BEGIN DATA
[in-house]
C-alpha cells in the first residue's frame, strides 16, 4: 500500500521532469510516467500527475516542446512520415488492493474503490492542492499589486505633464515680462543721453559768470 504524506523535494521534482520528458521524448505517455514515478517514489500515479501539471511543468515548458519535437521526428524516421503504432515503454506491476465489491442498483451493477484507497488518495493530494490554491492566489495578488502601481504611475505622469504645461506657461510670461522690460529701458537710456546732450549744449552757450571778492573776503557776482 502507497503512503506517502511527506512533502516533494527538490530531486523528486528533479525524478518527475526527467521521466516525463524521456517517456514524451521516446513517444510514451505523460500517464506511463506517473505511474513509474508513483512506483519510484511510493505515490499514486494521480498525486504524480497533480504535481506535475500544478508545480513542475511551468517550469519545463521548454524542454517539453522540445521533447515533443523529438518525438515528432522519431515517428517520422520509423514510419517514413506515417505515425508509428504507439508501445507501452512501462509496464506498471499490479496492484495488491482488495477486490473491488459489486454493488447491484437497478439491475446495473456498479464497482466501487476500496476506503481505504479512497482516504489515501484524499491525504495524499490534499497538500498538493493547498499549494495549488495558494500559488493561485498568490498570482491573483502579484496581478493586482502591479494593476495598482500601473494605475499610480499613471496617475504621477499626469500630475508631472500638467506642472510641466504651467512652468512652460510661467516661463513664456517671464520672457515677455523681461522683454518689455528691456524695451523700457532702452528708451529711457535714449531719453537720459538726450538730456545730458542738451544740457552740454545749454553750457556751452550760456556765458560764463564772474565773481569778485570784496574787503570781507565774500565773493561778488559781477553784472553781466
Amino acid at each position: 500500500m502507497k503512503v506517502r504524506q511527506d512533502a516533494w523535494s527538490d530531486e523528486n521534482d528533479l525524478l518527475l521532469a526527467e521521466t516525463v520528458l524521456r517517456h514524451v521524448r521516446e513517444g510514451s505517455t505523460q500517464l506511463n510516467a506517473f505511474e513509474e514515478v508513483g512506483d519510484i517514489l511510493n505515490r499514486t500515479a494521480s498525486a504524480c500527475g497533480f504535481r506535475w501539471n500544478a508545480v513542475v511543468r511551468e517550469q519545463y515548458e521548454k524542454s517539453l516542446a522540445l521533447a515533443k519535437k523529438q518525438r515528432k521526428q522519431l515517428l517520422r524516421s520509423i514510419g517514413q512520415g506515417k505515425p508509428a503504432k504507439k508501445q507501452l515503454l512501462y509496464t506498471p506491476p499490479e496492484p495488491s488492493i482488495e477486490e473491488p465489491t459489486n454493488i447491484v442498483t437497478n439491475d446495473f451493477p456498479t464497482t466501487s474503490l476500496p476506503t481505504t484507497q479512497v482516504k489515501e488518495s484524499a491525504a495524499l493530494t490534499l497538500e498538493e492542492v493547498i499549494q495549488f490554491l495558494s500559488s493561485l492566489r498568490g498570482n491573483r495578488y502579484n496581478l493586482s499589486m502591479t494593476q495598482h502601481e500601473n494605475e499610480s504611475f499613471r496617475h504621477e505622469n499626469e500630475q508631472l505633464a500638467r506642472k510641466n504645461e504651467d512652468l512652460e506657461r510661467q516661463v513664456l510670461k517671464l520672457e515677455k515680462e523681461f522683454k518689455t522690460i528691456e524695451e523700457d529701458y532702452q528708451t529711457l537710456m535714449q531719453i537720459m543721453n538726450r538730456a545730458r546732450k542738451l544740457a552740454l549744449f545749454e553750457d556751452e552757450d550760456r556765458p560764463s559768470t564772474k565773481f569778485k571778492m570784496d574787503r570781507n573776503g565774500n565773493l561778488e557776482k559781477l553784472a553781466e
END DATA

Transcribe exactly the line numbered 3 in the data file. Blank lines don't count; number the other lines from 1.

Amino acid at each position: 500500500m502507497k503512503v506517502r504524506q511527506d512533502a516533494w523535494s527538490d530531486e523528486n521534482d528533479l525524478l518527475l521532469a526527467e521521466t516525463v520528458l524521456r517517456h514524451v521524448r521516446e513517444g510514451s505517455t505523460q500517464l506511463n510516467a506517473f505511474e513509474e514515478v508513483g512506483d519510484i517514489l511510493n505515490r499514486t500515479a494521480s498525486a504524480c500527475g497533480f504535481r506535475w501539471n500544478a508545480v513542475v511543468r511551468e517550469q519545463y515548458e521548454k524542454s517539453l516542446a522540445l521533447a515533443k519535437k523529438q518525438r515528432k521526428q522519431l515517428l517520422r524516421s520509423i514510419g517514413q512520415g506515417k505515425p508509428a503504432k504507439k508501445q507501452l515503454l512501462y509496464t506498471p506491476p499490479e496492484p495488491s488492493i482488495e477486490e473491488p465489491t459489486n454493488i447491484v442498483t437497478n439491475d446495473f451493477p456498479t464497482t466501487s474503490l476500496p476506503t481505504t484507497q479512497v482516504k489515501e488518495s484524499a491525504a495524499l493530494t490534499l497538500e498538493e492542492v493547498i499549494q495549488f490554491l495558494s500559488s493561485l492566489r498568490g498570482n491573483r495578488y502579484n496581478l493586482s499589486m502591479t494593476q495598482h502601481e500601473n494605475e499610480s504611475f499613471r496617475h504621477e505622469n499626469e500630475q508631472l505633464a500638467r506642472k510641466n504645461e504651467d512652468l512652460e506657461r510661467q516661463v513664456l510670461k517671464l520672457e515677455k515680462e523681461f522683454k518689455t522690460i528691456e524695451e523700457d529701458y532702452q528708451t529711457l537710456m535714449q531719453i537720459m543721453n538726450r538730456a545730458r546732450k542738451l544740457a552740454l549744449f545749454e553750457d556751452e552757450d550760456r556765458p560764463s559768470t564772474k565773481f569778485k571778492m570784496d574787503r570781507n573776503g565774500n565773493l561778488e557776482k559781477l553784472a553781466e